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Poll shows most Americans willing to sacrifice privacy to increase air safety

Ninety-three percent of Americans said they were willing to sacrifice some level of privacy when they flew in order to enhance air safety, according to a survey by Unisys Corp.

It also showed that 65 percent said they were willing to cooperate with full body scans at airports; 57 percent said they were willing to submit to identity checks using iris scans or fingerprints, while 72 percent said they were willing to provide personal data in advance of air travel.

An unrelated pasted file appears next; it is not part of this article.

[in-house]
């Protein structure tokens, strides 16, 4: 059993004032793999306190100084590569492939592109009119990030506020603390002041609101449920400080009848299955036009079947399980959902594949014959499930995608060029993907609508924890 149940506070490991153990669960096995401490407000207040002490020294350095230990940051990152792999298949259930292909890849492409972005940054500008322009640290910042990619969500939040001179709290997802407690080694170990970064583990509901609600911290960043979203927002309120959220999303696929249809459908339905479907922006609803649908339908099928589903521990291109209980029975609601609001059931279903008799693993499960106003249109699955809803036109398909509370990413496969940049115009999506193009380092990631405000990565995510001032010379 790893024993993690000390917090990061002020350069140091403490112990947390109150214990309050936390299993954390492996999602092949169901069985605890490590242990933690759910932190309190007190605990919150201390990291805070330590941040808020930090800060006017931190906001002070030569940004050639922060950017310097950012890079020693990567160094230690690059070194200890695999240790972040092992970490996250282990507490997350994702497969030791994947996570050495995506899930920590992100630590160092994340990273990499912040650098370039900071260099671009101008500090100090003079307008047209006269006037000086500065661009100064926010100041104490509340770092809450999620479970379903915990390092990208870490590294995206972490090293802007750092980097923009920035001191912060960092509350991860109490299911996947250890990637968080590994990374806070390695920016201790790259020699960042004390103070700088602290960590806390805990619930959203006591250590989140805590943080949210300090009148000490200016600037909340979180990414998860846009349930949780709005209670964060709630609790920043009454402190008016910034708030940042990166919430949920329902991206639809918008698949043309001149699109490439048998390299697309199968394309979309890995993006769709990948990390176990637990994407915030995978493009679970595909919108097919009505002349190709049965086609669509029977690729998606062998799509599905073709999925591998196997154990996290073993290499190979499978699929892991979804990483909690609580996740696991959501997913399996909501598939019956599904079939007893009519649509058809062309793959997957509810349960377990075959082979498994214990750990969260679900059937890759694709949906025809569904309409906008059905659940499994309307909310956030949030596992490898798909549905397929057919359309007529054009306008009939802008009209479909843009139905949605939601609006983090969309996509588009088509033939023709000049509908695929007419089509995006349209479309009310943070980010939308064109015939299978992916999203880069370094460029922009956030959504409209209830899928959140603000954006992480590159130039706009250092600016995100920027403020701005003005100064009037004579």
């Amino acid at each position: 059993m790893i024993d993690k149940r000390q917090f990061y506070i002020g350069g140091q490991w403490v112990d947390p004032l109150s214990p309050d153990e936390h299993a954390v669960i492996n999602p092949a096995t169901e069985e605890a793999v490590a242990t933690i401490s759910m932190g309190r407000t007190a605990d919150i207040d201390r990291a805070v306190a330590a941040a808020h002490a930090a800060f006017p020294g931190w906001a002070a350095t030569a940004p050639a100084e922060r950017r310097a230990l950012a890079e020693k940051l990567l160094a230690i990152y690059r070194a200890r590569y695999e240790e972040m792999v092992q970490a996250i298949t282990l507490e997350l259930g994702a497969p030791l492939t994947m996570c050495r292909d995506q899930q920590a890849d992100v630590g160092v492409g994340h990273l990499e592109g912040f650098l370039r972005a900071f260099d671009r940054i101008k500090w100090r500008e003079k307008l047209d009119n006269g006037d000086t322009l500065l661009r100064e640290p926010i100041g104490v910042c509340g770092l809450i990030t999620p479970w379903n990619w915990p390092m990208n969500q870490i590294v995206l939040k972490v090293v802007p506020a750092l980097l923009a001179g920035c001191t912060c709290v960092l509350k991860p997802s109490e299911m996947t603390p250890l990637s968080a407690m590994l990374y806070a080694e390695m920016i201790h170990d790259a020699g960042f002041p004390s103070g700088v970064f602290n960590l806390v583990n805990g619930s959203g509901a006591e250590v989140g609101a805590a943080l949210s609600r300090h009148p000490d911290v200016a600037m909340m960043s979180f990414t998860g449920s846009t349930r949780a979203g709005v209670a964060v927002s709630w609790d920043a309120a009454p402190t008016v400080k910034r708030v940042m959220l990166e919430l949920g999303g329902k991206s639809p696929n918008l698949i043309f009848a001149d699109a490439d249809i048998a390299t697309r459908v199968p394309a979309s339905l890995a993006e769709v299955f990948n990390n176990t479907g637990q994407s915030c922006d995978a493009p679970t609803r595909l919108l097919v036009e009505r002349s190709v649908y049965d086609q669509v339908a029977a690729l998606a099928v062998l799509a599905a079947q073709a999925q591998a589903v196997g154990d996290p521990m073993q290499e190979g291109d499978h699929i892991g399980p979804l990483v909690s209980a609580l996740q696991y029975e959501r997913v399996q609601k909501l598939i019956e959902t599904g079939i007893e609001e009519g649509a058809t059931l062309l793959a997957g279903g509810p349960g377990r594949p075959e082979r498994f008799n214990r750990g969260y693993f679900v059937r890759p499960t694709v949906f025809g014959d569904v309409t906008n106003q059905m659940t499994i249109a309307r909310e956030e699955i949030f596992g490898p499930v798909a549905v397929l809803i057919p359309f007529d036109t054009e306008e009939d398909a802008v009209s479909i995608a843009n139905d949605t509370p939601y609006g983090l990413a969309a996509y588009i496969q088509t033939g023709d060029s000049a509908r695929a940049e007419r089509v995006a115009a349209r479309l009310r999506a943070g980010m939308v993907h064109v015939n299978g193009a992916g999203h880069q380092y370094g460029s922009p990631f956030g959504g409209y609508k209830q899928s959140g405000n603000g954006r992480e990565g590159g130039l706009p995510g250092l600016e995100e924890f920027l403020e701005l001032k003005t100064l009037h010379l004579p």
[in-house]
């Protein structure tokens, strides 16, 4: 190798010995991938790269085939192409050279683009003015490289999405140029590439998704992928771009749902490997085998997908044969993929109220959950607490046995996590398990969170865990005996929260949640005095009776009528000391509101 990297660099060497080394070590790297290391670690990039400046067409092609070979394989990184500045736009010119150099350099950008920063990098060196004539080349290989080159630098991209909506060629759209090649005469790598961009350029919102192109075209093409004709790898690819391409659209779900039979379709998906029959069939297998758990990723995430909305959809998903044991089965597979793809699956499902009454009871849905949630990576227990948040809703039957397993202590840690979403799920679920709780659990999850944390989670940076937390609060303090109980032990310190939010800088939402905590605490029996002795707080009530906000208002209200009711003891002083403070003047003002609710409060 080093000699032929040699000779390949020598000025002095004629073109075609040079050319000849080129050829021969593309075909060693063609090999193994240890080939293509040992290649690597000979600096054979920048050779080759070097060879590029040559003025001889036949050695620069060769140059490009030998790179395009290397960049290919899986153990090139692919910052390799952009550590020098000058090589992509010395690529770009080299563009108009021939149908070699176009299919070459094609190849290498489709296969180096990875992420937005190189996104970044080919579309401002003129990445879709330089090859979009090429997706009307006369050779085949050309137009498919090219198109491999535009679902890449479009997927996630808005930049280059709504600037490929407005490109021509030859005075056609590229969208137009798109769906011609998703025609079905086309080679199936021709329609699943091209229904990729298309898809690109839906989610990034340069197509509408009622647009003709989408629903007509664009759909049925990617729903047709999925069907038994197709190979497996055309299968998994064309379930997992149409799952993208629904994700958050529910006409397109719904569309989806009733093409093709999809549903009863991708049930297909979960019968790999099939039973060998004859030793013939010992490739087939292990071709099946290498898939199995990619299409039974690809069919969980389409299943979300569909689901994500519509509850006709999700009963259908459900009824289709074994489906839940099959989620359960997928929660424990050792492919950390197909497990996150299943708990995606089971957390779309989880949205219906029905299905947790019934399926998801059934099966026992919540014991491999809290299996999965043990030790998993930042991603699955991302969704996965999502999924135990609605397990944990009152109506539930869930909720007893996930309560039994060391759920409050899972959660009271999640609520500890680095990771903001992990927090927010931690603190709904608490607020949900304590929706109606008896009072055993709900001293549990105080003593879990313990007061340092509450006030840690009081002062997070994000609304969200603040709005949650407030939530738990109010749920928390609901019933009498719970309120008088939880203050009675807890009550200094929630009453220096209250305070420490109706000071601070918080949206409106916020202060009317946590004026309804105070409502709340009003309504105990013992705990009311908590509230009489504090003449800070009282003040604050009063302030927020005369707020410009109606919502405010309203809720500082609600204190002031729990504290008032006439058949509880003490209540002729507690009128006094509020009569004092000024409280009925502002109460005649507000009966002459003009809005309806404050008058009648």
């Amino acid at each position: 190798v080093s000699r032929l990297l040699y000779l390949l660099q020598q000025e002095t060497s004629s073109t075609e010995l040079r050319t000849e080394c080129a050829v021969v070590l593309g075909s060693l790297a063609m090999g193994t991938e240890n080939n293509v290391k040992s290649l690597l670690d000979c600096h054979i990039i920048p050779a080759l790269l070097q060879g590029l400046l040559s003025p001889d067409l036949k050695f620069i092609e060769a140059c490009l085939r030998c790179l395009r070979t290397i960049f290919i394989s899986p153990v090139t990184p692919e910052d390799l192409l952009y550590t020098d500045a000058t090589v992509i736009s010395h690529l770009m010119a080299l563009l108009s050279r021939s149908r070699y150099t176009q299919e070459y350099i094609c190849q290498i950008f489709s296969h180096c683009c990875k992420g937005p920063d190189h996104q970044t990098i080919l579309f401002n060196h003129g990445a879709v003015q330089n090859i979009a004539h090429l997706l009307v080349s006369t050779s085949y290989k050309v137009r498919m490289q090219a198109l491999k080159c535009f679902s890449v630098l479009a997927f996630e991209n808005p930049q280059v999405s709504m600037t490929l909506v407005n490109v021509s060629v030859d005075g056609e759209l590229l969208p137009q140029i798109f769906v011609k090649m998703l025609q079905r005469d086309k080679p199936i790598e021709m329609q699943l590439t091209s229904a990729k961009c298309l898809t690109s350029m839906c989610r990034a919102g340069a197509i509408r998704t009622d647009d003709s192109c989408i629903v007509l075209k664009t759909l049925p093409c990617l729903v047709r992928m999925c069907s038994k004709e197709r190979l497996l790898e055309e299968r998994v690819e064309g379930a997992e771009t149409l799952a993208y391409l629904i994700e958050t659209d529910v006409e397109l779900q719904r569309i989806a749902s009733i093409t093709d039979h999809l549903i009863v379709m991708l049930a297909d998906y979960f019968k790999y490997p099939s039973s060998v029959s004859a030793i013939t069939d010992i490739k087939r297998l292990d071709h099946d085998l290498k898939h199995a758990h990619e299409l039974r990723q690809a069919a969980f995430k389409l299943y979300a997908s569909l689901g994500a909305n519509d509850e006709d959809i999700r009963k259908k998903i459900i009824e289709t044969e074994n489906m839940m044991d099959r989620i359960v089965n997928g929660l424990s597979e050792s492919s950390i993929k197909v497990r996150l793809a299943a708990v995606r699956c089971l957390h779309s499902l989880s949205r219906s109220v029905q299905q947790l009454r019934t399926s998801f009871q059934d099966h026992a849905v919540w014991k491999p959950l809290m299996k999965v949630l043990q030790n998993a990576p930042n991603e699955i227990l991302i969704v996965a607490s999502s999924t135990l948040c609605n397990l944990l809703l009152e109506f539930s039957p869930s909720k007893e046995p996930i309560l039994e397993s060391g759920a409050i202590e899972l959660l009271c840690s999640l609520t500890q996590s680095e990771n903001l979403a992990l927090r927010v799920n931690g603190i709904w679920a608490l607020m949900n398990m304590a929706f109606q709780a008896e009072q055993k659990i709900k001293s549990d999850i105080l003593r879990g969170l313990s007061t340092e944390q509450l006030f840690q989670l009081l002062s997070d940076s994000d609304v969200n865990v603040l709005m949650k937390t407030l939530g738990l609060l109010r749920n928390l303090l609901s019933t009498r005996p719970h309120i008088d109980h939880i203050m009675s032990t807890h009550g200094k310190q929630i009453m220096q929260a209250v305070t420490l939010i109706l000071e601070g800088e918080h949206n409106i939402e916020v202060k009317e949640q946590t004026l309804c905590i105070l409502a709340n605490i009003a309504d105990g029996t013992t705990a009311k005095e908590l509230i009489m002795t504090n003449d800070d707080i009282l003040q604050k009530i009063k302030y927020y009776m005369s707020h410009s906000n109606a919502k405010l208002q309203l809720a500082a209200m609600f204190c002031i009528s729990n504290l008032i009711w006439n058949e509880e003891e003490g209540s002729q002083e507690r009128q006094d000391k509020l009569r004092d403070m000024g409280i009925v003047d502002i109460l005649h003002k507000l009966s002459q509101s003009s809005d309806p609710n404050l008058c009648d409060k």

The findings are part of the bi-annual Unisys Security Index. Adults in 11 countries outside the U.S. also were surveyed. Citizens surveyed in the United Kingdom were the most accepting of full body scans, with  90 percent approval rate, the report said. Eighty-one percent of the Dutch and 70 percent of Australians were also in favor. The lowest rates were from Mexico, at 24 percent, and Hong Kong at 45 percent.

Security concerns were the highest in Brazil, followed by Mexico. The Netherlands had the lowest level of concern.